Representative Jeff Leach, R-Plano, who describes himself as a conservative Republican and a death penalty supporter, led off a news conference calling the trial of Lucio a miscarriage of justice, Spectrum News 1 reports.

“I have never seen a more troubling case than the case of Melissa Lucio,” said Mr Leach, the chair of the Judiciary & Civil Jurisprudence Committee. “The six of us, in conjunction with our House colleagues, are asking for the Board of Pardons and Paroles to spare her life and delay her execution, which is currently scheduled in about a month on April 27.”

Mr Leach was joined by Representatives Joe Moody, D-El Paso; Senfronia Thompson, D-Houston; Lacey Hull, R-Houston; Rafael Anchia, D-Dallas; and James White, R-Hillister.

“Typically, Republicans have been hesitant or reluctant to talk about the question of the integrity of the death penalty, and I think that’s the wrong approach. I know it’s the wrong approach,” Mr Leach said. “I encourage legislators to ask the tough questions and to review the documents, the transcripts, the case file, to call us or call her attorneys, and to figure out where you are on this case, one way or another.”

His colleague Mr Moody, added: “It is easy to dismiss people like Melissa Lucio. In fact, the system is set up for us to forget her and treat her as less than human. That’s the way it’s been set up for years and years. For years, in this body, it was easy to ignore issues that touch the justice system because we think of those people as less than human and we throw them away. No more.”

Oliver O'Connell7 April 2022 02:00

What do Melissa Lucio’s lawyers say led to her ‘false’ confession?

Lucio, 53, would be the first Latina executed by Texas and the first woman since 2014. Only 17 women have been executed in the US since the Supreme Court lifted its ban on the death penalty in 1976, most recently in January 2021.

In their clemency petition, Lucio’s lawyers say that while she had used drugs, leading her to temporarily lose custody of her children, she was a loving mother who worked to remain drug-free and provide for her family. Lucio has 14 children and was pregnant with the youngest two when Mariah died.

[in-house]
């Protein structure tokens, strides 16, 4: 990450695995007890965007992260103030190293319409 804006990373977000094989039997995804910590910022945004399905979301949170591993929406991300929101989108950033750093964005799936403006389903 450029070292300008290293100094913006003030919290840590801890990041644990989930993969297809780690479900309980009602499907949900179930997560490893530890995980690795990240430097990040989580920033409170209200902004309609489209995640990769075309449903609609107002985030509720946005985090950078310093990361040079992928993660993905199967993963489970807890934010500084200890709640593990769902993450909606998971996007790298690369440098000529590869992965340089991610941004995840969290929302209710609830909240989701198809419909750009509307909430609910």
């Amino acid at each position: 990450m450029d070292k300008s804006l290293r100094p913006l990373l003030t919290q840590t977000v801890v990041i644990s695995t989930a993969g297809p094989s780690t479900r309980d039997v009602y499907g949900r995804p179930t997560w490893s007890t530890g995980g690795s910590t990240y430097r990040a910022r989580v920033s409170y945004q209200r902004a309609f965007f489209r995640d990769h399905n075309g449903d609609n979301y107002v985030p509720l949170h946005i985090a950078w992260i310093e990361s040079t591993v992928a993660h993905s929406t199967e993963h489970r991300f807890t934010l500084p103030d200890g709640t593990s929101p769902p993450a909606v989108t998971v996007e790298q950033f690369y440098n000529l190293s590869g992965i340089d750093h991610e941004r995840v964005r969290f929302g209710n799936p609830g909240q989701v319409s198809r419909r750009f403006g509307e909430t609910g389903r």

(Provided by the family of Melissa Lucio)

Lucio and her children struggled through poverty. At times, they were homeless and relied on food banks for meals, according to the petition. Child Protective Services was present in the family’s life, but there was never an accusation of abuse by any of her children, according to Vanessa Potkin, one of Lucio’s attorneys who is with the Innocence Project.

Lucio had been sexually assaulted multiple times, starting at age six, and had been physically and emotionally abused by two husbands. Her lawyers say this lifelong trauma made her susceptible to giving a false confession.

In the 2020 documentary The State of Texas vs. Melissa, Lucio said investigators kept pushing her to say she had hurt Mariah.

“I was not gonna admit to causing her death because I wasn’t responsible,” Lucio said.


Oliver O'Connell7 April 2022 03:30

Revisiting the Julius Jones case where execution was called off

In November 2021, Oklahoma governor Kevin Stitt called off the execution of Julius Jones, a Black death row inmate who has long maintained his innocence in the 1999 murder that put him behind bars. The announcement came just hours before Jones was set to die by lethal injection.

“After prayerful consideration and reviewing materials presented by all sides of this case, I have determined to commute Julius Jones’ sentence to life imprisonment without the possibility of parole,” Governor Stitt said in a statement.